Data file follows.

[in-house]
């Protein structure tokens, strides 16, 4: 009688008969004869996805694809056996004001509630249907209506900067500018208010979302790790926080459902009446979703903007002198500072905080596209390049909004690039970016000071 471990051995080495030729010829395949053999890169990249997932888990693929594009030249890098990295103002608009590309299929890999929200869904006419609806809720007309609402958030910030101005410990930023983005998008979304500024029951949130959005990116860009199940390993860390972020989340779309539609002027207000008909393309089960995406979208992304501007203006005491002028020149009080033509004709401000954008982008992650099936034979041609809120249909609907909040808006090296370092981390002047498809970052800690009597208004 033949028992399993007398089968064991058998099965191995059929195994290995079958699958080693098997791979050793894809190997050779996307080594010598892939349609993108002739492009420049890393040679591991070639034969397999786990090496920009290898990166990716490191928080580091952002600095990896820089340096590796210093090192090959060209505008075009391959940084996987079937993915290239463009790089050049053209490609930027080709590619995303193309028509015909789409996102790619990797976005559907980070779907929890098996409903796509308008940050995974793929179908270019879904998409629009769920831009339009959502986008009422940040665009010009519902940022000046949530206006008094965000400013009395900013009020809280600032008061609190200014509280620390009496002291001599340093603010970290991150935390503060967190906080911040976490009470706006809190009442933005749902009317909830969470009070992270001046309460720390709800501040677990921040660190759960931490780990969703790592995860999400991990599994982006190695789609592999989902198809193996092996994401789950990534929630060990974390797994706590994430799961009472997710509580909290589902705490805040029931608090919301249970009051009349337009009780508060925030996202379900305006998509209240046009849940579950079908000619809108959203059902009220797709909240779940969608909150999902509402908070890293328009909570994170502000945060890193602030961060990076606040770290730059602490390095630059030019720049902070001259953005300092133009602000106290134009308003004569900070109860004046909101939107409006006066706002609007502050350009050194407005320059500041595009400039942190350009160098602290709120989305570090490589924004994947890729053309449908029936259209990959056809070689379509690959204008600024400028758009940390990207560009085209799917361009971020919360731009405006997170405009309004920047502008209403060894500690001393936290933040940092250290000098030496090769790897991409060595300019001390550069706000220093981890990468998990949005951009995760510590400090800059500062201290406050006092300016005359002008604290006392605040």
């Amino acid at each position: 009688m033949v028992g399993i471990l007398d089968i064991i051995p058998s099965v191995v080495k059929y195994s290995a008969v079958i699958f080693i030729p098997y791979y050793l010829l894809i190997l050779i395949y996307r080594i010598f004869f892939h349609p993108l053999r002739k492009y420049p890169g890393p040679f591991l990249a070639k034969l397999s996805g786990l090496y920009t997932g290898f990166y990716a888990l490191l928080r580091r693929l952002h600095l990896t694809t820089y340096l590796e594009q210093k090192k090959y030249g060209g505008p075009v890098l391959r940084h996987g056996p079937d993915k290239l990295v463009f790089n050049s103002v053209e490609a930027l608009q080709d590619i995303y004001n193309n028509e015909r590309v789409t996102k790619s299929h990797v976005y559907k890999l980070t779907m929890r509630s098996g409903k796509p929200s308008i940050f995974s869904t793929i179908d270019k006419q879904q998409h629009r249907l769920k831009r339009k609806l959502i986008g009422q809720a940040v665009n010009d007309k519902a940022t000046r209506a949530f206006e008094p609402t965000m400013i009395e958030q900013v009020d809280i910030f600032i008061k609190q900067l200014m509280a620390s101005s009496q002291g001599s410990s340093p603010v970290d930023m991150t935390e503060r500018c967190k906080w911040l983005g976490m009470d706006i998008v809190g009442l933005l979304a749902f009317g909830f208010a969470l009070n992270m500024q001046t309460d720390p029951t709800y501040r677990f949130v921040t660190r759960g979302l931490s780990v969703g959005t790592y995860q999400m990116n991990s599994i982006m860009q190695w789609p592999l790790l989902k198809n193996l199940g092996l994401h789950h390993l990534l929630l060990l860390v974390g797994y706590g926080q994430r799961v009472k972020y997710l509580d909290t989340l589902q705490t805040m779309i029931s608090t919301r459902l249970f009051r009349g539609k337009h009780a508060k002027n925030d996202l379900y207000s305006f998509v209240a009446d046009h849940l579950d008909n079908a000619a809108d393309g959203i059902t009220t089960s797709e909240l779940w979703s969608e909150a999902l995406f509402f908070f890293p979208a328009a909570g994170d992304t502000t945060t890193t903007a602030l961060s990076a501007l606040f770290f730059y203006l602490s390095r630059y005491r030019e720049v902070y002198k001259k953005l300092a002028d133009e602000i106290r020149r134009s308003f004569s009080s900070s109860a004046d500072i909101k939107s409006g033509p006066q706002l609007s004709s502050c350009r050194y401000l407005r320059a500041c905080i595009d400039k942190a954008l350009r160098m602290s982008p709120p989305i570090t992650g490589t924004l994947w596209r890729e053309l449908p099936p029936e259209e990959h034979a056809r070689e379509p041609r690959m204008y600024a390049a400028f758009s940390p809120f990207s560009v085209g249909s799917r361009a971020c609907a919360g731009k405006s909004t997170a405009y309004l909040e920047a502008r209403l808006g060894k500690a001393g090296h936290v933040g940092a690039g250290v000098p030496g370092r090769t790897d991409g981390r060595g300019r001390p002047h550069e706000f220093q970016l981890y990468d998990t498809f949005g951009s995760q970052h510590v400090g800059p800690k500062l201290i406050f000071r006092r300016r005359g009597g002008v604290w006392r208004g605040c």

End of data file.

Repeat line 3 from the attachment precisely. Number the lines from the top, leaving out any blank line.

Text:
């Amino acid at each position: 009688m033949v028992g399993i471990l007398d089968i064991i051995p058998s099965v191995v080495k059929y195994s290995a008969v079958i699958f080693i030729p098997y791979y050793l010829l894809i190997l050779i395949y996307r080594i010598f004869f892939h349609p993108l053999r002739k492009y420049p890169g890393p040679f591991l990249a070639k034969l397999s996805g786990l090496y920009t997932g290898f990166y990716a888990l490191l928080r580091r693929l952002h600095l990896t694809t820089y340096l590796e594009q210093k090192k090959y030249g060209g505008p075009v890098l391959r940084h996987g056996p079937d993915k290239l990295v463009f790089n050049s103002v053209e490609a930027l608009q080709d590619i995303y004001n193309n028509e015909r590309v789409t996102k790619s299929h990797v976005y559907k890999l980070t779907m929890r509630s098996g409903k796509p929200s308008i940050f995974s869904t793929i179908d270019k006419q879904q998409h629009r249907l769920k831009r339009k609806l959502i986008g009422q809720a940040v665009n010009d007309k519902a940022t000046r209506a949530f206006e008094p609402t965000m400013i009395e958030q900013v009020d809280i910030f600032i008061k609190q900067l200014m509280a620390s101005s009496q002291g001599s410990s340093p603010v970290d930023m991150t935390e503060r500018c967190k906080w911040l983005g976490m009470d706006i998008v809190g009442l933005l979304a749902f009317g909830f208010a969470l009070n992270m500024q001046t309460d720390p029951t709800y501040r677990f949130v921040t660190r759960g979302l931490s780990v969703g959005t790592y995860q999400m990116n991990s599994i982006m860009q190695w789609p592999l790790l989902k198809n193996l199940g092996l994401h789950h390993l990534l929630l060990l860390v974390g797994y706590g926080q994430r799961v009472k972020y997710l509580d909290t989340l589902q705490t805040m779309i029931s608090t919301r459902l249970f009051r009349g539609k337009h009780a508060k002027n925030d996202l379900y207000s305006f998509v209240a009446d046009h849940l579950d008909n079908a000619a809108d393309g959203i059902t009220t089960s797709e909240l779940w979703s969608e909150a999902l995406f509402f908070f890293p979208a328009a909570g994170d992304t502000t945060t890193t903007a602030l961060s990076a501007l606040f770290f730059y203006l602490s390095r630059y005491r030019e720049v902070y002198k001259k953005l300092a002028d133009e602000i106290r020149r134009s308003f004569s009080s900070s109860a004046d500072i909101k939107s409006g033509p006066q706002l609007s004709s502050c350009r050194y401000l407005r320059a500041c905080i595009d400039k942190a954008l350009r160098m602290s982008p709120p989305i570090t992650g490589t924004l994947w596209r890729e053309l449908p099936p029936e259209e990959h034979a056809r070689e379509p041609r690959m204008y600024a390049a400028f758009s940390p809120f990207s560009v085209g249909s799917r361009a971020c609907a919360g731009k405006s909004t997170a405009y309004l909040e920047a502008r209403l808006g060894k500690a001393g090296h936290v933040g940092a690039g250290v000098p030496g370092r090769t790897d991409g981390r060595g300019r001390p002047h550069e706000f220093q970016l981890y990468d998990t498809f949005g951009s995760q970052h510590v400090g800059p800690k500062l201290i406050f000071r006092r300016r005359g009597g002008v604290w006392r208004g605040c």